Whether you are purchasing software like eLearning packaging or graphics packages or hardware like microphones and headsets you normally get some limited support as well as the ability to purchase additional yearly support.

With hardware this limited support is normally included for the first year or two but with software packages this is normally an extra. Always ask for a discount on support as they have a large margin of around 70% to allow for such discounts.

Then make sure you use the support contract. Give it to your staff or use it yourself and don’t hide the support contract details. It is great for someone learning to call up and get an answer that saves them hours of researching it themselves.

This is really important if you have deadlines. Also with Software there are always bugs and the ability to log one with the supplier and have a hot fix released is well worth the money.

If you look at the list of software products on the Resources Page above and look at some of the paid products this will provide you with examples of the paid support options.

Third Party Website Support

If you are working through a third party website like a tutoring, course, content or services provider that takes a commission from what you earn then they typically supply support.

They have a nested interest in helping you provide a quality product and will often go out of their way to help you including putting up training videos support email and phone numbers for you.

So whether you are using Udemy.com, Tutor.com or one of many other third party websites don’t forget they are there to help you as well and have active communities of like minded professionals that can provide you with the exact help you need.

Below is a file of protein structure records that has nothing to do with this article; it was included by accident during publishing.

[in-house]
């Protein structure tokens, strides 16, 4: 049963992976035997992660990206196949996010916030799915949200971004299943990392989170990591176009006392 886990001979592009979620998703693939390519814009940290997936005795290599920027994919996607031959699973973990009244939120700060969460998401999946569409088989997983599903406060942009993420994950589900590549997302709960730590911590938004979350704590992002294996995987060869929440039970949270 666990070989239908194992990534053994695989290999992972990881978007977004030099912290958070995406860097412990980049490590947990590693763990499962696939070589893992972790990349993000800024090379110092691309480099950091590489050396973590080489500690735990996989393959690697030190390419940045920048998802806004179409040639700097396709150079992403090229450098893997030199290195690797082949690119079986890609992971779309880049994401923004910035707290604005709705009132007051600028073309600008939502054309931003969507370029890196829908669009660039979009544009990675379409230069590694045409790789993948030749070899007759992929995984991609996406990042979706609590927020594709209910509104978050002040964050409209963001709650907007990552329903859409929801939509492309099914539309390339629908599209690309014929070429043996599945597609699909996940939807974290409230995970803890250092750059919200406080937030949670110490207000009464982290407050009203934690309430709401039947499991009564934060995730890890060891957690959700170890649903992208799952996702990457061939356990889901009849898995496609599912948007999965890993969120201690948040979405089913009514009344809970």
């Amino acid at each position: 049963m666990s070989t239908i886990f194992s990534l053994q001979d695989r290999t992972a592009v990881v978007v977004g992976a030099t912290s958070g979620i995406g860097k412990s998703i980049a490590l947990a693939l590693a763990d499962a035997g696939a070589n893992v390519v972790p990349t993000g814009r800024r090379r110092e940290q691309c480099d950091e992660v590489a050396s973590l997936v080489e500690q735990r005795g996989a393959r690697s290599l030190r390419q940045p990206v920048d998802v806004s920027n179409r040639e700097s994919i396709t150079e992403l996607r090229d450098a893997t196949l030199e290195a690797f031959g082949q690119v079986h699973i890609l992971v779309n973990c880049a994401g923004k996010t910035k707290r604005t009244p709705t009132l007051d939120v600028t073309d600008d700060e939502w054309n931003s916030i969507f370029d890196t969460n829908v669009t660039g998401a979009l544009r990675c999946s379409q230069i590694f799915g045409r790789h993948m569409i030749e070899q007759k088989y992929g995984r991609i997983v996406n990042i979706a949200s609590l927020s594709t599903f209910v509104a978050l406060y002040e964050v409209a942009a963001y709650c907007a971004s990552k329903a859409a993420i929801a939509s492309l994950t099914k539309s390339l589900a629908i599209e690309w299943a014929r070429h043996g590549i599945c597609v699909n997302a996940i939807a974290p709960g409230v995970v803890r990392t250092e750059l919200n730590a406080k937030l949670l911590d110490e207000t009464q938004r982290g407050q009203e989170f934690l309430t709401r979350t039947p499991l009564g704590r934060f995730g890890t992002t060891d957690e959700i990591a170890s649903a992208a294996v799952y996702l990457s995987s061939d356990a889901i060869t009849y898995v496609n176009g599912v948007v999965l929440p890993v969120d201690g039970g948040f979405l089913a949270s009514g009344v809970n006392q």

Paid LMS or CMS Support

When delivering content online you will no doubt use and LMS and whether you use a paid LMS or an Open Source one they both have support pages on their websites. The paid LMS products also have support desks where the fees are normally built into your monthly or yearly fees that you pay. So add this to your list of support contacts and websites to keep in mind when a problem occurs.

All of these CMS & LMS products also have a social media presence that you can use as another method of contacted them for support. Most medium to large size companies employ someone to monitor these accounts and will push your support request through to the right part of their team. We discuss more about the LMS products that are available in the article called What are the common features of Learning Management Systems.

Third Party Plugin Support

If you are using a Content Management System (CMS), Learning Management System (LMS) or your own custom website to deliver training online you will be using paid plugins and themes.

When you use these tools you can get limited free support or full support for the first year and then you can extend this each year that you pay for it.